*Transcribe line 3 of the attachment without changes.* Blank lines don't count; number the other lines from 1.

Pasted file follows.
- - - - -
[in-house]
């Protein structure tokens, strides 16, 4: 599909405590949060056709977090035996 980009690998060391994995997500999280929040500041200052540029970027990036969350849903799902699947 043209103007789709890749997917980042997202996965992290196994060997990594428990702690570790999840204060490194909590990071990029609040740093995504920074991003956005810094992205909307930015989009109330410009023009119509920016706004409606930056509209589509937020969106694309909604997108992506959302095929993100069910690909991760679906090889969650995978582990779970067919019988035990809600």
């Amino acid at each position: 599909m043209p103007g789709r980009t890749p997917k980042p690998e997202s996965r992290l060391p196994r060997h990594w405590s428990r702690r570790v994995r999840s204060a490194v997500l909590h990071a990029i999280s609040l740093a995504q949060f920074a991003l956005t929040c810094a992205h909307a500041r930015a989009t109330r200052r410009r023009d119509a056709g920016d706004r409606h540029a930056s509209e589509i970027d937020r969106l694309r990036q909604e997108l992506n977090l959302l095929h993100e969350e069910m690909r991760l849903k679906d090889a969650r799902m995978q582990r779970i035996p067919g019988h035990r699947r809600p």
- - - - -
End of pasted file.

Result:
């Amino acid at each position: 599909m043209p103007g789709r980009t890749p997917k980042p690998e997202s996965r992290l060391p196994r060997h990594w405590s428990r702690r570790v994995r999840s204060a490194v997500l909590h990071a990029i999280s609040l740093a995504q949060f920074a991003l956005t929040c810094a992205h909307a500041r930015a989009t109330r200052r410009r023009d119509a056709g920016d706004r409606h540029a930056s509209e589509i970027d937020r969106l694309r990036q909604e997108l992506n977090l959302l095929h993100e969350e069910m690909r991760l849903k679906d090889a969650r799902m995978q582990r779970i035996p067919g019988h035990r699947r809600p």